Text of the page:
What Would Joan Say?

21755615_mIn August, we lost a comedic icon, Joan Rivers.  For several decades, she delighted and shocked audiences with her quick wit and crass humor. On the stage, she had a ‘take-no-prisoners’ stance, while behind the scenes she loved her family and was generous philanthropically.

She once said:

”I succeeded by saying what everyone else is thinking.”

Yes, she certainly did and most of the words she said cannot be published in this article! She made fun of everyday outfits and actions that make you and me inhale a shocked or disgusted breath or mumble words of frustration under our tongues. Alas, Joan Rivers was our spokesperson, our release in a more soft-spoken society.

Well, mostly soft-spoken! Too often corporate events pose a too tempting opportunity to break free from tact and reveal either a private message of a co-worker, or worse, too much skin! So what lessons can we learn from this star of sarcasm?

  • Dress to impress; do not undress.
    There are many types of corporate events, luncheons, golf outings, holiday parties, and fundraisers. Each type of event calls for a different style of dress. But ladies, one rule holds firm: revealing too much skin never sends a positive message! Outings are a perfect opportunity to impress your boss and co-workers. Start by dressing appropriate for the event. If you are unsure of the dress code, then ask the organizers. Choose confidence or lose respect!
  • Brash, brazen and bombed is so many decades ago!
    If one message rings true in the hit show Mad Men, based on a 1960’s Madison Avenue advertising firm, it’s that alcohol played a huge role in not only making the deal, but also destroying reputations! Fast-forward to today—drinking too much at a function and flirting with your co-worker(s) is never comfortable the next day and may lead your boss to second-guess your judgment and pass you over for that promotion. Put a cap on your cocktails everyone!
  • Lose the phone. Need I say more?
    That call can wait! Answer that call or text and you instantly send the message that you are not interested in the person you’re talking to. At the very least, turn the sound off of your phone so you are not distracted.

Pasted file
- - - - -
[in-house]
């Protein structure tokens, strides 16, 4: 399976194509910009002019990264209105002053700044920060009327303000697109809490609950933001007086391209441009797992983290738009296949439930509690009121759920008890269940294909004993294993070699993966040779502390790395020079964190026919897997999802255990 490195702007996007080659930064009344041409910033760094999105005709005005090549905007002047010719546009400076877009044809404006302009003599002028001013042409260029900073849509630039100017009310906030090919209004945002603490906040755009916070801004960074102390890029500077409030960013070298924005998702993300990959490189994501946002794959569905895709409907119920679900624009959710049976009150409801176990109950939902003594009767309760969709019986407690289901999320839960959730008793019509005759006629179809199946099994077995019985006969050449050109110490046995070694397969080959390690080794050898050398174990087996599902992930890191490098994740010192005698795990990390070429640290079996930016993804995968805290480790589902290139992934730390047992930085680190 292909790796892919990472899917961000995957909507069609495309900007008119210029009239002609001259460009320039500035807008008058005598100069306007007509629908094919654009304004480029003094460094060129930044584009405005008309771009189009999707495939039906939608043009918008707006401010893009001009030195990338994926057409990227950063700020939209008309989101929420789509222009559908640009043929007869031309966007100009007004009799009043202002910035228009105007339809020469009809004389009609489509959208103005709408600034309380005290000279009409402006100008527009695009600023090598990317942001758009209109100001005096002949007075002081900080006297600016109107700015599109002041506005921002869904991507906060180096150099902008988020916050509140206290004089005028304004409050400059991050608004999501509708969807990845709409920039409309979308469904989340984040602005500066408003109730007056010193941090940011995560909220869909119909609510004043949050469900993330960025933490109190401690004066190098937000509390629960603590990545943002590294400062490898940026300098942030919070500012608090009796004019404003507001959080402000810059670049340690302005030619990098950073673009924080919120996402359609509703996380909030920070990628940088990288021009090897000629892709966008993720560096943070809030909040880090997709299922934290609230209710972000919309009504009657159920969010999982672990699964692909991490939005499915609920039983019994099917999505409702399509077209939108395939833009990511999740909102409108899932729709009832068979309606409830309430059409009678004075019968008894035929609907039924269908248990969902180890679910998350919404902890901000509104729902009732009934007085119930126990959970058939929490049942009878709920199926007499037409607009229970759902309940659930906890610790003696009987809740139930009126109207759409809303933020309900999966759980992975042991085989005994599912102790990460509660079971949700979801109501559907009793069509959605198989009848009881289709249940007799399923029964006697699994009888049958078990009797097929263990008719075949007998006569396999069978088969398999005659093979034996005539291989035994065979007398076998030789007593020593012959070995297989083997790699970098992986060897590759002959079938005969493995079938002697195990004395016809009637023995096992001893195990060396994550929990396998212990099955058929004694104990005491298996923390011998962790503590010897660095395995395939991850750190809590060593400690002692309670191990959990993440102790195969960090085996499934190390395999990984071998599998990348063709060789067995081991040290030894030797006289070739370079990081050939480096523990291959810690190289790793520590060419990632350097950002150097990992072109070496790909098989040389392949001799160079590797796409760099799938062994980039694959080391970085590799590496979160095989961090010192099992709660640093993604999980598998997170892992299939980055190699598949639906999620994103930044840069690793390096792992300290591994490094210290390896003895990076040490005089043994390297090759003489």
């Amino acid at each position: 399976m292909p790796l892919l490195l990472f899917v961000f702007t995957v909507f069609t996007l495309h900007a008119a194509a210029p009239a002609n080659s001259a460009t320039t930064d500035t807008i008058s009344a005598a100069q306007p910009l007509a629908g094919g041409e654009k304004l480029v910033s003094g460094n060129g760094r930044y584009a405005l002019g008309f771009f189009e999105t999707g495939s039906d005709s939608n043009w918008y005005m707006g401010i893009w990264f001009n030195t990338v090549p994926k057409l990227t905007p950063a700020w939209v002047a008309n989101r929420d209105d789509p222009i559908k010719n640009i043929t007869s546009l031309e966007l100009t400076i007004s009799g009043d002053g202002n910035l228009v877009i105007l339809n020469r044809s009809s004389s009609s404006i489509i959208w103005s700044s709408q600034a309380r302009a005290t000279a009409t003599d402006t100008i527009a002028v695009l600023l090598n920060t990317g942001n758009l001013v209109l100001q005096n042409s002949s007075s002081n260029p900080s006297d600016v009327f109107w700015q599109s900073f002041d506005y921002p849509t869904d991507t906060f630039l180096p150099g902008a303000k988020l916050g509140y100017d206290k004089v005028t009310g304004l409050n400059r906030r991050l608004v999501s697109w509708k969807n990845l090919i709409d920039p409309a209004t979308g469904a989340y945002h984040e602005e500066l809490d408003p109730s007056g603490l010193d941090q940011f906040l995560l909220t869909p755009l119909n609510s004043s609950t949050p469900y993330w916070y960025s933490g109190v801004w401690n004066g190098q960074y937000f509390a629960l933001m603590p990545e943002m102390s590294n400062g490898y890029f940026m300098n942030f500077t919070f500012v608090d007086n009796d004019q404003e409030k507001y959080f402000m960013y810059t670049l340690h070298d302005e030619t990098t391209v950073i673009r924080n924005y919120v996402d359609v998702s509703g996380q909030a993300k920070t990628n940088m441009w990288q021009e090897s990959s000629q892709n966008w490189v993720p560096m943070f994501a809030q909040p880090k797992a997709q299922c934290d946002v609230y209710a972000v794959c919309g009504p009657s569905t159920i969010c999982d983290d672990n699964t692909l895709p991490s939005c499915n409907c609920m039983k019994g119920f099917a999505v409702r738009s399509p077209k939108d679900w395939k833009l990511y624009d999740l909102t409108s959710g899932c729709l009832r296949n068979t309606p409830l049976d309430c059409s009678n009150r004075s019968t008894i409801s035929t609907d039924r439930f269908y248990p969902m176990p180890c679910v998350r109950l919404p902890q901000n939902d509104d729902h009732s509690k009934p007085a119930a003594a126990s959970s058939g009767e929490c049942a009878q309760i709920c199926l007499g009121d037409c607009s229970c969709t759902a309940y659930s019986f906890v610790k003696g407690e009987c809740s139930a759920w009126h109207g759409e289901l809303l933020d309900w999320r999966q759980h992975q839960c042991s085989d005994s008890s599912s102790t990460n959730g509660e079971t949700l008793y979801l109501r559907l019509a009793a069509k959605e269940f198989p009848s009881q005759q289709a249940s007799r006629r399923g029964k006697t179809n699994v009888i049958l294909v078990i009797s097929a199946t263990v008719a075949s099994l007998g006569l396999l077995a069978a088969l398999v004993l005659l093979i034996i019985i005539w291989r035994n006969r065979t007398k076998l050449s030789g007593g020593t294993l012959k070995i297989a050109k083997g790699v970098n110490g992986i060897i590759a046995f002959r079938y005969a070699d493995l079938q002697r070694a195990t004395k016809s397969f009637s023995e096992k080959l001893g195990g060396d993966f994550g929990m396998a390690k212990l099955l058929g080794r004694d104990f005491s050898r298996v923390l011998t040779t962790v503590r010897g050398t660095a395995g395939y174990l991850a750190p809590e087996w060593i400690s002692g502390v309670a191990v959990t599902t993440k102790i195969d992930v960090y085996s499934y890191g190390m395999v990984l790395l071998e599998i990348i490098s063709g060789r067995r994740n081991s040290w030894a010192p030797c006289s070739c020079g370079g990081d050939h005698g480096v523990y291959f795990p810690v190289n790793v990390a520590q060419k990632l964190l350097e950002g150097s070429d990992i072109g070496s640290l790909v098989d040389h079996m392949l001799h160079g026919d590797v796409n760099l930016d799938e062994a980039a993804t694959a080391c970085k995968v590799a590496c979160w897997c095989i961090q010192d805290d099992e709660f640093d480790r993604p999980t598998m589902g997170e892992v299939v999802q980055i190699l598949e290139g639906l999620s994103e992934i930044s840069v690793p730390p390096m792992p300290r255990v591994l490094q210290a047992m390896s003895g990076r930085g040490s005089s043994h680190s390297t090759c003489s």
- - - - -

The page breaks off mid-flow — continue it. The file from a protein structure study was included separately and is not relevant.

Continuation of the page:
• Actions speak louder than words!
    You have 7 seconds to make a great first impression; don’t blow it by not making eye contact, giving a colleague a weak handshake or not dressing appropriately. Another point; watch your tone of voice. Be attentive. Ask yourself, when responding to questions, is your voice emanating enthusiasm for the subject or sound disinterested and listless? The other person might interpret your behavior and overall persona as standoffish.
  • A wallflower does not get the promotion.
    A corporate function is the perfect opportunity to grab the ear of your boss or get to know a new employee. Standing against the wall too nervous to approach others sends a message of being aloof or lacking in confidence. I recommend you engage in open-ended questions versus a yes or no answer to keep the conversation flowing. Some suggestions:Instead of asking, “Do you like to take vacations?” say, “Tell me about your favorite vacation spot.” Or instead of asking, “Are you from New England?” ask, “Where are you from?”

While we can never emulate the great Joan Rivers, her messages on appearance and proper etiquette are loud and very clear. Remember, you do not have to be in your office to represent your corporate brand. Corporate events are the perfect opportunity to dress for success and build relationships. Don’t be the brunt of the day after’s quips and jokes due to inappropriate behavior.

Rest in peace Joan.

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